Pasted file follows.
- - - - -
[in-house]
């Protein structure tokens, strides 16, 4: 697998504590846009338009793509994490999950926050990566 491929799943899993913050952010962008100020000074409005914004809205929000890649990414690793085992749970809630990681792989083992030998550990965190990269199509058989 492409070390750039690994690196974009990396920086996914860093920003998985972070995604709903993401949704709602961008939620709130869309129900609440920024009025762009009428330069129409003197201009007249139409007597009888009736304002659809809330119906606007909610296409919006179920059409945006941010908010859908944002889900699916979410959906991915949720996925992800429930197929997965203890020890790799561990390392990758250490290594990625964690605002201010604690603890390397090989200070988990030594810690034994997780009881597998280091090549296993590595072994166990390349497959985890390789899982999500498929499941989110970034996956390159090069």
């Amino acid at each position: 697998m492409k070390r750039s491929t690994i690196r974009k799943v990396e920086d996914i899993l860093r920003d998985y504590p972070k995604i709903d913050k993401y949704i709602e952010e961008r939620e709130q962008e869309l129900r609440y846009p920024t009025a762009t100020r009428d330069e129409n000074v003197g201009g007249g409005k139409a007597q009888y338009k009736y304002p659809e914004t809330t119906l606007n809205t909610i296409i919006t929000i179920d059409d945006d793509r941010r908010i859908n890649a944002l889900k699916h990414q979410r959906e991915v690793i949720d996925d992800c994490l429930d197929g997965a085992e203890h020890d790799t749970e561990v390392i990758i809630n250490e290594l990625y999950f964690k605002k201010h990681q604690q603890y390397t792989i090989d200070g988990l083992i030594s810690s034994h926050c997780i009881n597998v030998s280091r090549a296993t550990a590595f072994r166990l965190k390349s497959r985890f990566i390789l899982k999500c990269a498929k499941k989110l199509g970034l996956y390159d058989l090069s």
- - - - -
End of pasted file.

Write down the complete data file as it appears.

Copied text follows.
[in-house]
């Protein structure tokens, strides 16, 4: 697998504590846009338009793509994490999950926050990566 491929799943899993913050952010962008100020000074409005914004809205929000890649990414690793085992749970809630990681792989083992030998550990965190990269199509058989 492409070390750039690994690196974009990396920086996914860093920003998985972070995604709903993401949704709602961008939620709130869309129900609440920024009025762009009428330069129409003197201009007249139409007597009888009736304002659809809330119906606007909610296409919006179920059409945006941010908010859908944002889900699916979410959906991915949720996925992800429930197929997965203890020890790799561990390392990758250490290594990625964690605002201010604690603890390397090989200070988990030594810690034994997780009881597998280091090549296993590595072994166990390349497959985890390789899982999500498929499941989110970034996956390159090069």
């Amino acid at each position: 697998m492409k070390r750039s491929t690994i690196r974009k799943v990396e920086d996914i899993l860093r920003d998985y504590p972070k995604i709903d913050k993401y949704i709602e952010e961008r939620e709130q962008e869309l129900r609440y846009p920024t009025a762009t100020r009428d330069e129409n000074v003197g201009g007249g409005k139409a007597q009888y338009k009736y304002p659809e914004t809330t119906l606007n809205t909610i296409i919006t929000i179920d059409d945006d793509r941010r908010i859908n890649a944002l889900k699916h990414q979410r959906e991915v690793i949720d996925d992800c994490l429930d197929g997965a085992e203890h020890d790799t749970e561990v390392i990758i809630n250490e290594l990625y999950f964690k605002k201010h990681q604690q603890y390397t792989i090989d200070g988990l083992i030594s810690s034994h926050c997780i009881n597998v030998s280091r090549a296993t550990a590595f072994r166990l965190k390349s497959r985890f990566i390789l899982k999500c990269a498929k499941k989110l199509g970034l996956y390159d058989l090069s």